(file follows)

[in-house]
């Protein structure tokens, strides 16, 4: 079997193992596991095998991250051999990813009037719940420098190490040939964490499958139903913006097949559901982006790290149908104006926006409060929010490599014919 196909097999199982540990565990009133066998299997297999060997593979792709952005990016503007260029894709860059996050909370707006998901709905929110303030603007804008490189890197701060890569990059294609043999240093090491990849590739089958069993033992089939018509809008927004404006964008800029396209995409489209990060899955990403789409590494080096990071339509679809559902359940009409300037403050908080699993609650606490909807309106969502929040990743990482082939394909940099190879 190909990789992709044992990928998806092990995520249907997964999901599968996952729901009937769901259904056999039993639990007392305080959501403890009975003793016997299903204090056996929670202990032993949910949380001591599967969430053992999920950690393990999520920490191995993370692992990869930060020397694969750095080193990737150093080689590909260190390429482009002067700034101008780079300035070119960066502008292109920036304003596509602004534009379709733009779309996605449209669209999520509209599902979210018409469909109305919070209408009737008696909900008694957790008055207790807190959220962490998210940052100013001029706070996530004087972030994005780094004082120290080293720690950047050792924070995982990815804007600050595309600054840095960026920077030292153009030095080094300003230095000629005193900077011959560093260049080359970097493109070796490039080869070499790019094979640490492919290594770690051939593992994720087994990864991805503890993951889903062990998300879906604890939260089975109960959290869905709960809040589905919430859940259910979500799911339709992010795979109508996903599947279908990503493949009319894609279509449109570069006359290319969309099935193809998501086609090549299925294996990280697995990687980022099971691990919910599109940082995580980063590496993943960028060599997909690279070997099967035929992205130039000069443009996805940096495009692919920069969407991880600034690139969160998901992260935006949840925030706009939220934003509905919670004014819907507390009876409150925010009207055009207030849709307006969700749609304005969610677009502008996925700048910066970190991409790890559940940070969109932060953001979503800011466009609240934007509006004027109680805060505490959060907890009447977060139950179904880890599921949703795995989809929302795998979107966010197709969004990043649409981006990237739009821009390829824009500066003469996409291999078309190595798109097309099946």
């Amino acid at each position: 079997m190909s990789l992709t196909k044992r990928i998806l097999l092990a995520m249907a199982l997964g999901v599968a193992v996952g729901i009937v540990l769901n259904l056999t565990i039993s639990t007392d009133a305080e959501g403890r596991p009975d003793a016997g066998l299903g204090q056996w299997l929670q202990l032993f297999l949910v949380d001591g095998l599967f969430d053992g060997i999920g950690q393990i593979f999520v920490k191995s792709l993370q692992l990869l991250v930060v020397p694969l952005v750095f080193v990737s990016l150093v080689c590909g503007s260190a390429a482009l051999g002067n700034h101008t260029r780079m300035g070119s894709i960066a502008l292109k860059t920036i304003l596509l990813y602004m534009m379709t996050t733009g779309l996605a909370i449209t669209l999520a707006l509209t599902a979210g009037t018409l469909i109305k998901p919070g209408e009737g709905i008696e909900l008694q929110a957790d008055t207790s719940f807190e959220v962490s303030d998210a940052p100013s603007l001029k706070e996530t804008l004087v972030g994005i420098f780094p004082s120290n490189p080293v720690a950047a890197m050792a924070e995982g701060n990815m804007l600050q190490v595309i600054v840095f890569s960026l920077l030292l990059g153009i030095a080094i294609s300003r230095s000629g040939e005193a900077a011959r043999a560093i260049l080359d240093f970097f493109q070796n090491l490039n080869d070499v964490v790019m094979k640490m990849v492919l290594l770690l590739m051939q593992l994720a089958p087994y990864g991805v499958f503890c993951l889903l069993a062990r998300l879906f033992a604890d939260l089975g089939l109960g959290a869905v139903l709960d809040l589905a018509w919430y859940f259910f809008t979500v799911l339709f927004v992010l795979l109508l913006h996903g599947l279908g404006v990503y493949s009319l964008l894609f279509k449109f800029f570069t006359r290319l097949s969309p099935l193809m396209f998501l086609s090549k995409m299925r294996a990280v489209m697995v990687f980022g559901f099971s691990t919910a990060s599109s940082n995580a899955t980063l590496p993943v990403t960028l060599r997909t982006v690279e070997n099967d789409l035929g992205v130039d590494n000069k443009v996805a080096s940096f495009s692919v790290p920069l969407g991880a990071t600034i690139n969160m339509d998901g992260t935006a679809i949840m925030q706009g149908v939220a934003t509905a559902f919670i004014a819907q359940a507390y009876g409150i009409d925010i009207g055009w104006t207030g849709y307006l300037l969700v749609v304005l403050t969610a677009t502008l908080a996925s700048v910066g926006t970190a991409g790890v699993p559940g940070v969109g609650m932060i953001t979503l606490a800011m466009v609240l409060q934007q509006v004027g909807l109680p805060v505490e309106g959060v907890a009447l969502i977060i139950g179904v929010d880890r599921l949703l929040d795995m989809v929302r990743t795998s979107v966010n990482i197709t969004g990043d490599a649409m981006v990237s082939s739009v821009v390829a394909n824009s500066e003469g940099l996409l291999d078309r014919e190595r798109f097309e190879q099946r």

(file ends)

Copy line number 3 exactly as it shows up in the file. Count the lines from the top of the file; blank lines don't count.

């Amino acid at each position: 079997m190909s990789l992709t196909k044992r990928i998806l097999l092990a995520m249907a199982l997964g999901v599968a193992v996952g729901i009937v540990l769901n259904l056999t565990i039993s639990t007392d009133a305080e959501g403890r596991p009975d003793a016997g066998l299903g204090q056996w299997l929670q202990l032993f297999l949910v949380d001591g095998l599967f969430d053992g060997i999920g950690q393990i593979f999520v920490k191995s792709l993370q692992l990869l991250v930060v020397p694969l952005v750095f080193v990737s990016l150093v080689c590909g503007s260190a390429a482009l051999g002067n700034h101008t260029r780079m300035g070119s894709i960066a502008l292109k860059t920036i304003l596509l990813y602004m534009m379709t996050t733009g779309l996605a909370i449209t669209l999520a707006l509209t599902a979210g009037t018409l469909i109305k998901p919070g209408e009737g709905i008696e909900l008694q929110a957790d008055t207790s719940f807190e959220v962490s303030d998210a940052p100013s603007l001029k706070e996530t804008l004087v972030g994005i420098f780094p004082s120290n490189p080293v720690a950047a890197m050792a924070e995982g701060n990815m804007l600050q190490v595309i600054v840095f890569s960026l920077l030292l990059g153009i030095a080094i294609s300003r230095s000629g040939e005193a900077a011959r043999a560093i260049l080359d240093f970097f493109q070796n090491l490039n080869d070499v964490v790019m094979k640490m990849v492919l290594l770690l590739m051939q593992l994720a089958p087994y990864g991805v499958f503890c993951l889903l069993a062990r998300l879906f033992a604890d939260l089975g089939l109960g959290a869905v139903l709960d809040l589905a018509w919430y859940f259910f809008t979500v799911l339709f927004v992010l795979l109508l913006h996903g599947l279908g404006v990503y493949s009319l964008l894609f279509k449109f800029f570069t006359r290319l097949s969309p099935l193809m396209f998501l086609s090549k995409m299925r294996a990280v489209m697995v990687f980022g559901f099971s691990t919910a990060s599109s940082n995580a899955t980063l590496p993943v990403t960028l060599r997909t982006v690279e070997n099967d789409l035929g992205v130039d590494n000069k443009v996805a080096s940096f495009s692919v790290p920069l969407g991880a990071t600034i690139n969160m339509d998901g992260t935006a679809i949840m925030q706009g149908v939220a934003t509905a559902f919670i004014a819907q359940a507390y009876g409150i009409d925010i009207g055009w104006t207030g849709y307006l300037l969700v749609v304005l403050t969610a677009t502008l908080a996925s700048v910066g926006t970190a991409g790890v699993p559940g940070v969109g609650m932060i953001t979503l606490a800011m466009v609240l409060q934007q509006v004027g909807l109680p805060v505490e309106g959060v907890a009447l969502i977060i139950g179904v929010d880890r599921l949703l929040d795995m989809v929302r990743t795998s979107v966010n990482i197709t969004g990043d490599a649409m981006v990237s082939s739009v821009v390829a394909n824009s500066e003469g940099l996409l291999d078309r014919e190595r798109f097309e190879q099946r």